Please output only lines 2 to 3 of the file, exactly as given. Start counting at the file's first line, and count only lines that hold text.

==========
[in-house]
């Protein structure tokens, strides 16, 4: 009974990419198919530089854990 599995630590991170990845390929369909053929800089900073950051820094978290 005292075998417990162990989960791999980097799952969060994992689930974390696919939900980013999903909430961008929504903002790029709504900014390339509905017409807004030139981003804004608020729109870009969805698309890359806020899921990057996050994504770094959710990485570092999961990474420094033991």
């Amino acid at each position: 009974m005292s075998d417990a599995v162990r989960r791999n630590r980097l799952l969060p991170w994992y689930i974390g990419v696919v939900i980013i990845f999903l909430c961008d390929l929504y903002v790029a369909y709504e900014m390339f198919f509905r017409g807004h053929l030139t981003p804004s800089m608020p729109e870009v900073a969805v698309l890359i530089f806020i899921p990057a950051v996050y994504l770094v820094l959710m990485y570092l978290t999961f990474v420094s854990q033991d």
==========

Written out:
């Protein structure tokens, strides 16, 4: 009974990419198919530089854990 599995630590991170990845390929369909053929800089900073950051820094978290 005292075998417990162990989960791999980097799952969060994992689930974390696919939900980013999903909430961008929504903002790029709504900014390339509905017409807004030139981003804004608020729109870009969805698309890359806020899921990057996050994504770094959710990485570092999961990474420094033991």
């Amino acid at each position: 009974m005292s075998d417990a599995v162990r989960r791999n630590r980097l799952l969060p991170w994992y689930i974390g990419v696919v939900i980013i990845f999903l909430c961008d390929l929504y903002v790029a369909y709504e900014m390339f198919f509905r017409g807004h053929l030139t981003p804004s800089m608020p729109e870009v900073a969805v698309l890359i530089f806020i899921p990057a950051v996050y994504l770094v820094l959710m990485y570092l978290t999961f990474v420094s854990q033991d």